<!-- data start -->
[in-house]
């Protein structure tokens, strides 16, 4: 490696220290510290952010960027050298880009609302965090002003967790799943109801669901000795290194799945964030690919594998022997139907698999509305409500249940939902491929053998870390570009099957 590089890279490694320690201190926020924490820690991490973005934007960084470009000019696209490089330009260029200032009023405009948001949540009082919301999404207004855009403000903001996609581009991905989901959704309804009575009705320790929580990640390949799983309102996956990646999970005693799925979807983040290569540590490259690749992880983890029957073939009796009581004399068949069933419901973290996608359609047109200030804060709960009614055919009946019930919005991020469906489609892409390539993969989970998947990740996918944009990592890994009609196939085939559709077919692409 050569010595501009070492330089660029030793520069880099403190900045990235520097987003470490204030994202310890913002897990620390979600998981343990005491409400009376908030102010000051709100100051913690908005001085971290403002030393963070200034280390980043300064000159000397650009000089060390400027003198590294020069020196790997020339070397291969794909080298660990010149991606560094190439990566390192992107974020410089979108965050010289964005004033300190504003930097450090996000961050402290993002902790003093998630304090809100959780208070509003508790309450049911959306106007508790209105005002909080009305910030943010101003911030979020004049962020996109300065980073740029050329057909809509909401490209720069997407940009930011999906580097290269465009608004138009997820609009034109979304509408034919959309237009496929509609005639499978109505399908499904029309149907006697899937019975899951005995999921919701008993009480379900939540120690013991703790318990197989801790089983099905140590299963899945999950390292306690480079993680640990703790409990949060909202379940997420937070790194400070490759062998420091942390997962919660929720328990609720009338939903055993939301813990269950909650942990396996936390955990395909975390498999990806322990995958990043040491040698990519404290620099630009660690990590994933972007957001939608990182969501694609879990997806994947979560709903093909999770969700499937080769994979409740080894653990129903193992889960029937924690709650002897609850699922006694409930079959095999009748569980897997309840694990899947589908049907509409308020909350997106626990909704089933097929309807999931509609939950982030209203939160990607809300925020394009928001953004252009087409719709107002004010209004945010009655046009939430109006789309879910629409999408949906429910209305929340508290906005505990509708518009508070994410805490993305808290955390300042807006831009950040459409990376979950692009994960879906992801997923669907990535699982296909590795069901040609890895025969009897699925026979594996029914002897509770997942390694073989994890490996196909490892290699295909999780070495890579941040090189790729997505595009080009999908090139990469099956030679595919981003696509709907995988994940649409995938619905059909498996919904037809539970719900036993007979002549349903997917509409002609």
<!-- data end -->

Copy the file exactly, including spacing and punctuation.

[in-house]
């Protein structure tokens, strides 16, 4: 490696220290510290952010960027050298880009609302965090002003967790799943109801669901000795290194799945964030690919594998022997139907698999509305409500249940939902491929053998870390570009099957 590089890279490694320690201190926020924490820690991490973005934007960084470009000019696209490089330009260029200032009023405009948001949540009082919301999404207004855009403000903001996609581009991905989901959704309804009575009705320790929580990640390949799983309102996956990646999970005693799925979807983040290569540590490259690749992880983890029957073939009796009581004399068949069933419901973290996608359609047109200030804060709960009614055919009946019930919005991020469906489609892409390539993969989970998947990740996918944009990592890994009609196939085939559709077919692409 050569010595501009070492330089660029030793520069880099403190900045990235520097987003470490204030994202310890913002897990620390979600998981343990005491409400009376908030102010000051709100100051913690908005001085971290403002030393963070200034280390980043300064000159000397650009000089060390400027003198590294020069020196790997020339070397291969794909080298660990010149991606560094190439990566390192992107974020410089979108965050010289964005004033300190504003930097450090996000961050402290993002902790003093998630304090809100959780208070509003508790309450049911959306106007508790209105005002909080009305910030943010101003911030979020004049962020996109300065980073740029050329057909809509909401490209720069997407940009930011999906580097290269465009608004138009997820609009034109979304509408034919959309237009496929509609005639499978109505399908499904029309149907006697899937019975899951005995999921919701008993009480379900939540120690013991703790318990197989801790089983099905140590299963899945999950390292306690480079993680640990703790409990949060909202379940997420937070790194400070490759062998420091942390997962919660929720328990609720009338939903055993939301813990269950909650942990396996936390955990395909975390498999990806322990995958990043040491040698990519404290620099630009660690990590994933972007957001939608990182969501694609879990997806994947979560709903093909999770969700499937080769994979409740080894653990129903193992889960029937924690709650002897609850699922006694409930079959095999009748569980897997309840694990899947589908049907509409308020909350997106626990909704089933097929309807999931509609939950982030209203939160990607809300925020394009928001953004252009087409719709107002004010209004945010009655046009939430109006789309879910629409999408949906429910209305929340508290906005505990509708518009508070994410805490993305808290955390300042807006831009950040459409990376979950692009994960879906992801997923669907990535699982296909590795069901040609890895025969009897699925026979594996029914002897509770997942390694073989994890490996196909490892290699295909999780070495890579941040090189790729997505595009080009999908090139990469099956030679595919981003696509709907995988994940649409995938619905059909498996919904037809539970719900036993007979002549349903997917509409002609």